Buffalo Bayou Park, redeveloped through intersector collaboration, opens this month

blogimage_BBP“Once a series of neglected trails along a polluted urban waterway, Buffalo Bayou Park … now provides a stunning west entrance to our downtown area, particularly at night when blue-tinged lighting waxes and wanes with the phases of the moon,” opens a recent editorial in the Houston Chronicle. The park, the result of a cross-sector collaboration years in the making (and the subject of an Intersector Project case study), officially opened to the public this month after suffering years of neglect.

Located within minutes of downtown Houston, Buffalo Bayou Park is a 160-acre, 2.3-mile-long public space that is surrounded on both sides by high-use thoroughfares, rendering it difficult for nearby neighborhoods to access. In 2012, under the leadership of the Buffalo Bayou Partnership (BBP) Board and President Anne Olson, collaborative partners including the City of Houston, the Harris County Flood Control District (HCFCD), and a variety of non-profit organizations, design firms, and community groups began reconstruction of the park. With foundation support, as well as an additional $23 million from private donations and $5 million donated from the HCFCD, the BBP has been transforming the park by upgrading walking and biking trails, adding pedestrian bridges to adjacent neighborhoods, and restoring the natural landscape and bayou channel. According to the Chronicle, the redeveloped park includes a new sky lawn where residents can enjoy performances, two new kayak rental facilities, “grab and go” food vendors, bike rentals, and more.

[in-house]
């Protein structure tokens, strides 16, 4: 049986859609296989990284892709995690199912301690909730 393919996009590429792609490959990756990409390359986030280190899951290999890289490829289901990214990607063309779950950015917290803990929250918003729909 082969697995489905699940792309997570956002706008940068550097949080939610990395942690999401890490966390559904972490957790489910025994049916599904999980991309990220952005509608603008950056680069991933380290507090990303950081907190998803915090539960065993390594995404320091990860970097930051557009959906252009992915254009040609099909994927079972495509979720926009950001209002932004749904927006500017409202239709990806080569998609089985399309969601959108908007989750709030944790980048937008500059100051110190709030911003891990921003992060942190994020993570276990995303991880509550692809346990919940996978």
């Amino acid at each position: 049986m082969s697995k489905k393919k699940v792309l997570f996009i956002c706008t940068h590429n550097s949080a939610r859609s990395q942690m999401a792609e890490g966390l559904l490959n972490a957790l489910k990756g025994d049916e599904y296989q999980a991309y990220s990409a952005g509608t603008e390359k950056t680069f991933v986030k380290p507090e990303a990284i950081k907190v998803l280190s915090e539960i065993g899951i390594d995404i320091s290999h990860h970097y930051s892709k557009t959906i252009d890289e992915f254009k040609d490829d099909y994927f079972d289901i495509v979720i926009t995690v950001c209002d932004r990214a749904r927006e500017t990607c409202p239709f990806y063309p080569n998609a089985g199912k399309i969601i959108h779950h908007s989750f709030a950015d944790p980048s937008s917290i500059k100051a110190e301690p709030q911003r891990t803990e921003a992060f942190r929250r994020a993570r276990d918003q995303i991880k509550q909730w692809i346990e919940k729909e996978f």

The story of the park’s development is one of collaboration within and across sectors. In 2006, the BBP had successfully completed its renovation of the Sabine-to-Bagby Promenade, which is also along the bayou but closer to downtown. At the same time, the Kinder Foundation, led by local philanthropists Rich and Nancy Kinder, had spearheaded the development of Discovery Green, a public park adjacent to the downtown convention center. The BBP’s well-received reception of the transformed promenade excited the Kinders, and a connection was born.

After two years of preparatory meetings, in 2010 the Kinder Foundation offered an unprecedented $30 million grant to the BBP in order to revitalize Buffalo Bayou Park. This large gift served as a catalyst, stimulating private and public funding for the remaining $28 million required for the park’s redevelopment. The BBP’s Campaign Committee was able to initiate connections with major foundations, corporate funders, and private sponsors for sizable financial contributions, and direct mail campaigns to Houston residents simultaneously raised awareness and essential capital.

“Rich Kinder told the Chronicle editorial board that he and Nancy and their team considered public-private partnerships key not only to this project but to all green space projects in the city,” the Chronicle reports. “No donor wants to see his money wasted, and the Kinders conditioned their catalyst gift on the existence of public funds to maintain Buffalo Bayou Park. With the Kinders’ support at stake, the city agreed to ensure funding for the park until at least 2096.”

The Chronicle editorial focuses on the importance of government leaders who use their financial and non-financial resources to enable and drive forward cross-sector collaboration: “With local elections just a few weeks away, Houstonians should not only enjoy this $58 million transformational project but learn from it. If our green space is to keep up with expected population growth, Houston needs to elect a mayor who has the skills and commitment required to continue to forge bridges with the private sector.”